by Prof. Elena Karpova, University of North Carolina, Greensboro
Just a decade ago, it seemed unrealistic that people would open their homes to host complete strangers or take a ride with someone they don’t know. Today, Airbnb and Uber are as ubiquitous as McDonalds or iPhone. In just about ten years, millions of people around the world have bought into collaborative consumption, sharing their homes and cars. What about collaborative fashion consumption?
In this post, I talk about clothes swapping—an easy way to engage in collaborative fashion consumption. Swapping involves peer-to-peer exchange of goods between people without any monetary exchange. It can be organized by individuals or facilitated by a company. Swapping can be either (1) permanent, where the ownership of the product will be transferred to another person, or (2) temporary, where the change of ownership is not intended or necessary.
In an ethnographic study with my colleagues (Drs. Iva Jestratijevic, Juyoung (Jill) Lee, and Juan Wu), we examined temporary clothing swapping (temp swap) where several pairs of people have exchanged 8-10 garments from their wardrobe for five months. Most participants were thrilled with the experience and discussed many swapping benefits:
- Saving money through acquiring ‘new’ clothes at no cost,
- Adding variety to your wardrobe to freshen it up and feeding the crave for “something new to wear”,
- Reducing environmental impact by not buying new clothes,
- Experiencing excitement and joy that comes from discovering different styles or types of clothing that are outside of a person’s comfort zone (e.g., color that you would never buy),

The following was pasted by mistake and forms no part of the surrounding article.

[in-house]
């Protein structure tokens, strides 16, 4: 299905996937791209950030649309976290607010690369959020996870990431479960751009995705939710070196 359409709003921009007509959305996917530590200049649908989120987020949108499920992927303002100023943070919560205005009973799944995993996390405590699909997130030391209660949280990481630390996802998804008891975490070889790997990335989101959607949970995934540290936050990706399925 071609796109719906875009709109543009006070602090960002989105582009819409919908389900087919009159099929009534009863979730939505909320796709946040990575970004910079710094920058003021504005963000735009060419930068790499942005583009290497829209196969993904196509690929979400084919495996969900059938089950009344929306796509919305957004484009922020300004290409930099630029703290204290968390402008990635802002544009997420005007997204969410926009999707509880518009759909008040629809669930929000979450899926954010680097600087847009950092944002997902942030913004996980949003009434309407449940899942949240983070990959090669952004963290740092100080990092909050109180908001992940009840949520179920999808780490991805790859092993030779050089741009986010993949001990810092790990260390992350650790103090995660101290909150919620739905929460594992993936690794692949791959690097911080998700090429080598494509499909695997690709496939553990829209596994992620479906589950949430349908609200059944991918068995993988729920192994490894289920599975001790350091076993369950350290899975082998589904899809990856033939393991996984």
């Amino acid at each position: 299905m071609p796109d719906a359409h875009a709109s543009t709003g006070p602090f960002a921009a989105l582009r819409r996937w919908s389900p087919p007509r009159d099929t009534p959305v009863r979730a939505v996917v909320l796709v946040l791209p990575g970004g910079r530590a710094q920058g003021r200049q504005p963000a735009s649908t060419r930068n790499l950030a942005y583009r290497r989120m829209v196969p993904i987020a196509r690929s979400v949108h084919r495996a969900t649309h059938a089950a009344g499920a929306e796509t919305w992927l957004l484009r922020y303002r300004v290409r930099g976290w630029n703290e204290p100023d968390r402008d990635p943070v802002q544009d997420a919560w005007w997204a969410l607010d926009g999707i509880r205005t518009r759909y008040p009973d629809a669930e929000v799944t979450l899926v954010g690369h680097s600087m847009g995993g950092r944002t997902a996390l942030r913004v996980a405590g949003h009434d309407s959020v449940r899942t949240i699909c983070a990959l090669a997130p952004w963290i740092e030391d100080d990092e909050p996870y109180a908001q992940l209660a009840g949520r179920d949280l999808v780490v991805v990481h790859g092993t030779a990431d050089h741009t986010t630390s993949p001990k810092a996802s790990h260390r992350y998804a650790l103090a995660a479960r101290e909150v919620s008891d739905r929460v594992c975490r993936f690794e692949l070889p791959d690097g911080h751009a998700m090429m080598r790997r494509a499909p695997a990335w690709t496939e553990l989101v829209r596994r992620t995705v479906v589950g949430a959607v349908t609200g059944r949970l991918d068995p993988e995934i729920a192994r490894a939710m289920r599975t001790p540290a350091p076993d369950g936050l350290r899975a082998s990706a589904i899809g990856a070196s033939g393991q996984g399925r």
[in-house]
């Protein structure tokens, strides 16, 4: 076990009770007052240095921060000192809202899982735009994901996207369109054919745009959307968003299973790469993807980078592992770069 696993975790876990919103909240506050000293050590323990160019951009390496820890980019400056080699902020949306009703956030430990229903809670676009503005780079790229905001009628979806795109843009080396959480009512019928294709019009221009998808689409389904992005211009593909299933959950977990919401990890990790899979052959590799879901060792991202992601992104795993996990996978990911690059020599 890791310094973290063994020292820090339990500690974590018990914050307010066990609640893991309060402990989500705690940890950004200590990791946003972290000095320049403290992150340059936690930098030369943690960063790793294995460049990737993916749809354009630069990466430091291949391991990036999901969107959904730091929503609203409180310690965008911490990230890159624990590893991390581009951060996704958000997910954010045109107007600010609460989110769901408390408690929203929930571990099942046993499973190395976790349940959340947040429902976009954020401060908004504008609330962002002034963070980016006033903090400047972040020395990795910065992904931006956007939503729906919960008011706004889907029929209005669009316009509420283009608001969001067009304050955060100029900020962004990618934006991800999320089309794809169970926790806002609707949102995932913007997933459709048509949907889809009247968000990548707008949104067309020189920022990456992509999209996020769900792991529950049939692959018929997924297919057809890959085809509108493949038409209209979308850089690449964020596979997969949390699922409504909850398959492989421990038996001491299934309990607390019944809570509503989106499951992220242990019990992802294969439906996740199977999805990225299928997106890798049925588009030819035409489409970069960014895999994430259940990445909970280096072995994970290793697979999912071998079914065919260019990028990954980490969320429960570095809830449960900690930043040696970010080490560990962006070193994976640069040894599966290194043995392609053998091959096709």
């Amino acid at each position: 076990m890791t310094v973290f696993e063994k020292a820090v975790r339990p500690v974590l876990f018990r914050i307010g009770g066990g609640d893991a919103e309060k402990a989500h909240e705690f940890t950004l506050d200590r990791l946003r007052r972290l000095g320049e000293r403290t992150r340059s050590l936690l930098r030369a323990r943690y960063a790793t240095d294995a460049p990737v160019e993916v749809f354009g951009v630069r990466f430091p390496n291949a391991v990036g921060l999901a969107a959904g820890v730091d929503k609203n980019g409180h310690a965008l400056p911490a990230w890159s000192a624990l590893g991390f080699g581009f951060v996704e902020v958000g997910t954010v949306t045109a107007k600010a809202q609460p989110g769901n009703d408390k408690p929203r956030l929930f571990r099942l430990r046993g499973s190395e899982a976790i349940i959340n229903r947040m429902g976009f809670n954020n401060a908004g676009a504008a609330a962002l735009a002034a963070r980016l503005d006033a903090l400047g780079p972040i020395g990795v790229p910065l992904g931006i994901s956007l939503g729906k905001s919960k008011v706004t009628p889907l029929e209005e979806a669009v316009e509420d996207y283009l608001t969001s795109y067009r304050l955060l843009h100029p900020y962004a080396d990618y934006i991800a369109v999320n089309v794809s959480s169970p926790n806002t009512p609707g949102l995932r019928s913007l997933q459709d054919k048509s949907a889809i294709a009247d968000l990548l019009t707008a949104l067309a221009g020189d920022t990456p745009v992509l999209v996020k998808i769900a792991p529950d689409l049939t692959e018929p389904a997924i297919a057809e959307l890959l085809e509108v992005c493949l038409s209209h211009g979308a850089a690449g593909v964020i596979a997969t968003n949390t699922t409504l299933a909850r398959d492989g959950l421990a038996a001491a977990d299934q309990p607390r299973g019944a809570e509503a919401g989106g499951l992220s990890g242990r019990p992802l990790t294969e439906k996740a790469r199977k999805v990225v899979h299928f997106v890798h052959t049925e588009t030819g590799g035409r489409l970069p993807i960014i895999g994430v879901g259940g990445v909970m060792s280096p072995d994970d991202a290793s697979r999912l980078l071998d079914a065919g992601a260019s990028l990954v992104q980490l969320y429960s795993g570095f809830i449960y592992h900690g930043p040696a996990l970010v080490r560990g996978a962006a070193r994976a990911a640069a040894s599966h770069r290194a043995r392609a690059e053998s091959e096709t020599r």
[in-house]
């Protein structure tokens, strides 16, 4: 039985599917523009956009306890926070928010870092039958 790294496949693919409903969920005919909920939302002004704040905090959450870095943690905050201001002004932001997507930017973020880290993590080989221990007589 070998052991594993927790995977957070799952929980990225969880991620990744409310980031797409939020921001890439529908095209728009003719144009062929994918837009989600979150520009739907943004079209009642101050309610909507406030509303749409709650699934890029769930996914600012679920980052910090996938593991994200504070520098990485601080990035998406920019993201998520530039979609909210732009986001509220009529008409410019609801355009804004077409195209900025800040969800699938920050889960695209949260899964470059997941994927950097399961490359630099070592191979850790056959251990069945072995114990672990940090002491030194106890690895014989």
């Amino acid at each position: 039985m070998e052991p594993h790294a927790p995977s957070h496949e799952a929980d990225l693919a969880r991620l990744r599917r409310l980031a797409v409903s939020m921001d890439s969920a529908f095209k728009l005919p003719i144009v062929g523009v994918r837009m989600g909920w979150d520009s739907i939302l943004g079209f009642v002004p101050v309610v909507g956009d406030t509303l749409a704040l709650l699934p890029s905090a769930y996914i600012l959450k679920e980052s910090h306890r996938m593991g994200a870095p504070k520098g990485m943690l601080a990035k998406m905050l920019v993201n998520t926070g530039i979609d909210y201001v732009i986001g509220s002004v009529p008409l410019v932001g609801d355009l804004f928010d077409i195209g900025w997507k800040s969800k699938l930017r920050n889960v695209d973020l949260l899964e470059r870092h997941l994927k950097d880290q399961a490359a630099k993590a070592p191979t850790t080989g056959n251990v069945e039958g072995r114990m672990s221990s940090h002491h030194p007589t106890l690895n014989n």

- Pushing your creative boundaries by styling swapped garments to incorporate it in their wardrobes, and
- Starting or deepening friendship with the swap partner.
The major concerns shared by the swapping participants were:
- Hygiene of swapped clothes (if swapping with a stranger), which was mitigated by exchanging garments with a trusted friend or acquaintance,
- Potential garment damage that was in temporary possession and use by another person.
We also offered practical considerations for temp swap. Finding a swapping partner of the same body size and shape is the major requirement to ensure clothes fit. Swapping partners may also consider each other’s aesthetic and style/taste in clothing—while it would be boring to exchange two very similar wardrobes, some compatibility may be a good idea. By promoting temporary clothes swapping, we hope to encourage a wider adoption of collaborative fashion consumption.
Image: by Anna Druzhkova on Shutterstock
3 thoughts on “The Benefits and Challenges of Temporary Clothing Swapping”
Great finds! I really enjoyed reading your research work. In the end you mentioned that people do have some concerns related to hygiene and potential garment damage. I am assuming that there is a relatively easy solution to this problems – dry cleaning and fixing the garment by a seamstress. So now the question is what would be the life cycle of a garment if using the temp swap for clothing?
Valeria, thank you so very much for your comment and kind words about the study!
Yes, the issue of hygiene has been a common theme in swapping and secondhand research. People are very particular about clothing. I believe because it is so very personal, basically, our chosen skin.
Our study was published in the Sustainability journal, which is open access and available here if you’d like to read more https://www.mdpi.com/2071-1050/14/5/2499
I am curious about other kinds of collaborative fashion consumption, which I think may be the solutions to more sustainable fashion consumption. I realise how hard it is to ask people to buy less, or fewer cheap products. And it is not fair enough for all people, especially for those who have less money. As clothing is still a main industry in some countries, it links with employment opportunities of a large population in the world. So, creating more forms of collarative fashion consumption seems a better way.